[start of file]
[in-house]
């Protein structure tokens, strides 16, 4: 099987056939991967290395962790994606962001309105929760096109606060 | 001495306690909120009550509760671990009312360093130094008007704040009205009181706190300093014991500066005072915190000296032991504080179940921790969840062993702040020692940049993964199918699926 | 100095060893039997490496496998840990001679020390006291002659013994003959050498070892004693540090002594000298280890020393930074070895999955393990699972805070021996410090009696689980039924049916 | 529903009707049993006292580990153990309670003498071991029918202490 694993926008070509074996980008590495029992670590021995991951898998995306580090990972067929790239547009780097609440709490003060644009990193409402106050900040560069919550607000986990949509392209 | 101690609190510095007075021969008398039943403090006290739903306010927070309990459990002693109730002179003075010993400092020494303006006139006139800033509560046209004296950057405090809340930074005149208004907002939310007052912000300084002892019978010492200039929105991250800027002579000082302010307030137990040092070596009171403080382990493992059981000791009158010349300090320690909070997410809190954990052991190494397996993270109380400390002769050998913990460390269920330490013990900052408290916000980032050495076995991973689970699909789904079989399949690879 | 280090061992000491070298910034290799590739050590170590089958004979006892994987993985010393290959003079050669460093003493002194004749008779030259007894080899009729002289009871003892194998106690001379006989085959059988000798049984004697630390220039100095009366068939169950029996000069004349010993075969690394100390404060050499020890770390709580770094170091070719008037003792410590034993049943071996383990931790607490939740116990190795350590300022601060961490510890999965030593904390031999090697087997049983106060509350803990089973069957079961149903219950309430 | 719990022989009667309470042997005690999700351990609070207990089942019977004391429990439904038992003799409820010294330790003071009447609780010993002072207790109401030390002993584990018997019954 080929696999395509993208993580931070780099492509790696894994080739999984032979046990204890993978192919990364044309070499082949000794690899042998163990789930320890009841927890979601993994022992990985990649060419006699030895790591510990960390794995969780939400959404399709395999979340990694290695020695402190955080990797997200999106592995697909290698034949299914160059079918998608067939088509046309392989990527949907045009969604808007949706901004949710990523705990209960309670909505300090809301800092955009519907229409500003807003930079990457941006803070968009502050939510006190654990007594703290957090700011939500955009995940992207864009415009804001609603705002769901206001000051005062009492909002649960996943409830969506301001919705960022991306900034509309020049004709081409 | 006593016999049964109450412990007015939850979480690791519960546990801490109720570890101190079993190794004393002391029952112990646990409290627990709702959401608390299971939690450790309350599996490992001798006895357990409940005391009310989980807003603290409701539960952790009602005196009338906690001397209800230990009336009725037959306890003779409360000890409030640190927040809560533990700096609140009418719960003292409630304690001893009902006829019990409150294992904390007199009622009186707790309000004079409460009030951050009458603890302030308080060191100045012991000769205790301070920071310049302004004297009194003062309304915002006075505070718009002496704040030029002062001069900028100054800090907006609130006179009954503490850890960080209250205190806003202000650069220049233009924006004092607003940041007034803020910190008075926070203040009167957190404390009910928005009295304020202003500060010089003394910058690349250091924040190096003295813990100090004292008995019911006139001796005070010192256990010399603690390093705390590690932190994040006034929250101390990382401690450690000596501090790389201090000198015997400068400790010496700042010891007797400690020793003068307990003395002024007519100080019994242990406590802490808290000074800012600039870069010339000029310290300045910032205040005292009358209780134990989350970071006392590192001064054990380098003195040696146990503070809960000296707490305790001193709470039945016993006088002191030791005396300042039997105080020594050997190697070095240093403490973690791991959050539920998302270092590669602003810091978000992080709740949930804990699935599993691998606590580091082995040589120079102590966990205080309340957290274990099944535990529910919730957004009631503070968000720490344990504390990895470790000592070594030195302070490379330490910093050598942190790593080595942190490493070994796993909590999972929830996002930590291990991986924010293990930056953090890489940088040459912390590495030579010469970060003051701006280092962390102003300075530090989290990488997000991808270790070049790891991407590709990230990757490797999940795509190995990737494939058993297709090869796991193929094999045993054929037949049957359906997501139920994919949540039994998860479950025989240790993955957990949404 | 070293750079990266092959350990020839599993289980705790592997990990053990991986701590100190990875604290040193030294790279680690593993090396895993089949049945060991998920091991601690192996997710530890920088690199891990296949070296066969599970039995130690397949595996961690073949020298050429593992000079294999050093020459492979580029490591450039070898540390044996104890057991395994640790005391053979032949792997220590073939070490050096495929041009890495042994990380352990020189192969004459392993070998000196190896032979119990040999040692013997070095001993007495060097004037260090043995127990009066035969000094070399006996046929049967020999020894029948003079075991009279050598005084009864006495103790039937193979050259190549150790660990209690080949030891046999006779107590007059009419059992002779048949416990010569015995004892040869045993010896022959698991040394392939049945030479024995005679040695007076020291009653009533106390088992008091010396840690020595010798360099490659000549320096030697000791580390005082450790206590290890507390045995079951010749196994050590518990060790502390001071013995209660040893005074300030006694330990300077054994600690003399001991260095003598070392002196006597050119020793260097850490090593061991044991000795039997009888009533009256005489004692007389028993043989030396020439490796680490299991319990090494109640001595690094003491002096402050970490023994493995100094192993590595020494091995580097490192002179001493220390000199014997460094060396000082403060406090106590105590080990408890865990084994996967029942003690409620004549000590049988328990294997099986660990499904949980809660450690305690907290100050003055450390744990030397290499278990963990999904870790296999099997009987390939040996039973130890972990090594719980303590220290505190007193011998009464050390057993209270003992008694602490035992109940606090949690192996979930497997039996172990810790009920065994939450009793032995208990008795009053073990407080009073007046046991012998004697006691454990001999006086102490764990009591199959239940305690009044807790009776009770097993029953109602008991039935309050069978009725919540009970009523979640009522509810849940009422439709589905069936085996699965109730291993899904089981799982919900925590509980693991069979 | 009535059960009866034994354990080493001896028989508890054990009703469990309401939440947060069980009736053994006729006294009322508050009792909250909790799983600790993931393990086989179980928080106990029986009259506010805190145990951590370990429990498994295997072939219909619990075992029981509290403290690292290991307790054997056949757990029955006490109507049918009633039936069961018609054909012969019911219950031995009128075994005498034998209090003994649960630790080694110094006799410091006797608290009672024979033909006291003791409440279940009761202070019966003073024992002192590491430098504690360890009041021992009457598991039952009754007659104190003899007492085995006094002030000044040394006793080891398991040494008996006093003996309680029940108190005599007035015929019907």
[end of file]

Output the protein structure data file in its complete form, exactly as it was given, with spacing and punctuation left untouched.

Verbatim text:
[in-house]
């Protein structure tokens, strides 16, 4: 099987056939991967290395962790994606962001309105929760096109606060 | 001495306690909120009550509760671990009312360093130094008007704040009205009181706190300093014991500066005072915190000296032991504080179940921790969840062993702040020692940049993964199918699926 | 100095060893039997490496496998840990001679020390006291002659013994003959050498070892004693540090002594000298280890020393930074070895999955393990699972805070021996410090009696689980039924049916 | 529903009707049993006292580990153990309670003498071991029918202490 694993926008070509074996980008590495029992670590021995991951898998995306580090990972067929790239547009780097609440709490003060644009990193409402106050900040560069919550607000986990949509392209 | 101690609190510095007075021969008398039943403090006290739903306010927070309990459990002693109730002179003075010993400092020494303006006139006139800033509560046209004296950057405090809340930074005149208004907002939310007052912000300084002892019978010492200039929105991250800027002579000082302010307030137990040092070596009171403080382990493992059981000791009158010349300090320690909070997410809190954990052991190494397996993270109380400390002769050998913990460390269920330490013990900052408290916000980032050495076995991973689970699909789904079989399949690879 | 280090061992000491070298910034290799590739050590170590089958004979006892994987993985010393290959003079050669460093003493002194004749008779030259007894080899009729002289009871003892194998106690001379006989085959059988000798049984004697630390220039100095009366068939169950029996000069004349010993075969690394100390404060050499020890770390709580770094170091070719008037003792410590034993049943071996383990931790607490939740116990190795350590300022601060961490510890999965030593904390031999090697087997049983106060509350803990089973069957079961149903219950309430 | 719990022989009667309470042997005690999700351990609070207990089942019977004391429990439904038992003799409820010294330790003071009447609780010993002072207790109401030390002993584990018997019954 080929696999395509993208993580931070780099492509790696894994080739999984032979046990204890993978192919990364044309070499082949000794690899042998163990789930320890009841927890979601993994022992990985990649060419006699030895790591510990960390794995969780939400959404399709395999979340990694290695020695402190955080990797997200999106592995697909290698034949299914160059079918998608067939088509046309392989990527949907045009969604808007949706901004949710990523705990209960309670909505300090809301800092955009519907229409500003807003930079990457941006803070968009502050939510006190654990007594703290957090700011939500955009995940992207864009415009804001609603705002769901206001000051005062009492909002649960996943409830969506301001919705960022991306900034509309020049004709081409 | 006593016999049964109450412990007015939850979480690791519960546990801490109720570890101190079993190794004393002391029952112990646990409290627990709702959401608390299971939690450790309350599996490992001798006895357990409940005391009310989980807003603290409701539960952790009602005196009338906690001397209800230990009336009725037959306890003779409360000890409030640190927040809560533990700096609140009418719960003292409630304690001893009902006829019990409150294992904390007199009622009186707790309000004079409460009030951050009458603890302030308080060191100045012991000769205790301070920071310049302004004297009194003062309304915002006075505070718009002496704040030029002062001069900028100054800090907006609130006179009954503490850890960080209250205190806003202000650069220049233009924006004092607003940041007034803020910190008075926070203040009167957190404390009910928005009295304020202003500060010089003394910058690349250091924040190096003295813990100090004292008995019911006139001796005070010192256990010399603690390093705390590690932190994040006034929250101390990382401690450690000596501090790389201090000198015997400068400790010496700042010891007797400690020793003068307990003395002024007519100080019994242990406590802490808290000074800012600039870069010339000029310290300045910032205040005292009358209780134990989350970071006392590192001064054990380098003195040696146990503070809960000296707490305790001193709470039945016993006088002191030791005396300042039997105080020594050997190697070095240093403490973690791991959050539920998302270092590669602003810091978000992080709740949930804990699935599993691998606590580091082995040589120079102590966990205080309340957290274990099944535990529910919730957004009631503070968000720490344990504390990895470790000592070594030195302070490379330490910093050598942190790593080595942190490493070994796993909590999972929830996002930590291990991986924010293990930056953090890489940088040459912390590495030579010469970060003051701006280092962390102003300075530090989290990488997000991808270790070049790891991407590709990230990757490797999940795509190995990737494939058993297709090869796991193929094999045993054929037949049957359906997501139920994919949540039994998860479950025989240790993955957990949404 | 070293750079990266092959350990020839599993289980705790592997990990053990991986701590100190990875604290040193030294790279680690593993090396895993089949049945060991998920091991601690192996997710530890920088690199891990296949070296066969599970039995130690397949595996961690073949020298050429593992000079294999050093020459492979580029490591450039070898540390044996104890057991395994640790005391053979032949792997220590073939070490050096495929041009890495042994990380352990020189192969004459392993070998000196190896032979119990040999040692013997070095001993007495060097004037260090043995127990009066035969000094070399006996046929049967020999020894029948003079075991009279050598005084009864006495103790039937193979050259190549150790660990209690080949030891046999006779107590007059009419059992002779048949416990010569015995004892040869045993010896022959698991040394392939049945030479024995005679040695007076020291009653009533106390088992008091010396840690020595010798360099490659000549320096030697000791580390005082450790206590290890507390045995079951010749196994050590518990060790502390001071013995209660040893005074300030006694330990300077054994600690003399001991260095003598070392002196006597050119020793260097850490090593061991044991000795039997009888009533009256005489004692007389028993043989030396020439490796680490299991319990090494109640001595690094003491002096402050970490023994493995100094192993590595020494091995580097490192002179001493220390000199014997460094060396000082403060406090106590105590080990408890865990084994996967029942003690409620004549000590049988328990294997099986660990499904949980809660450690305690907290100050003055450390744990030397290499278990963990999904870790296999099997009987390939040996039973130890972990090594719980303590220290505190007193011998009464050390057993209270003992008694602490035992109940606090949690192996979930497997039996172990810790009920065994939450009793032995208990008795009053073990407080009073007046046991012998004697006691454990001999006086102490764990009591199959239940305690009044807790009776009770097993029953109602008991039935309050069978009725919540009970009523979640009522509810849940009422439709589905069936085996699965109730291993899904089981799982919900925590509980693991069979 | 009535059960009866034994354990080493001896028989508890054990009703469990309401939440947060069980009736053994006729006294009322508050009792909250909790799983600790993931393990086989179980928080106990029986009259506010805190145990951590370990429990498994295997072939219909619990075992029981509290403290690292290991307790054997056949757990029955006490109507049918009633039936069961018609054909012969019911219950031995009128075994005498034998209090003994649960630790080694110094006799410091006797608290009672024979033909006291003791409440279940009761202070019966003073024992002192590491430098504690360890009041021992009457598991039952009754007659104190003899007492085995006094002030000044040394006793080891398991040494008996006093003996309680029940108190005599007035015929019907």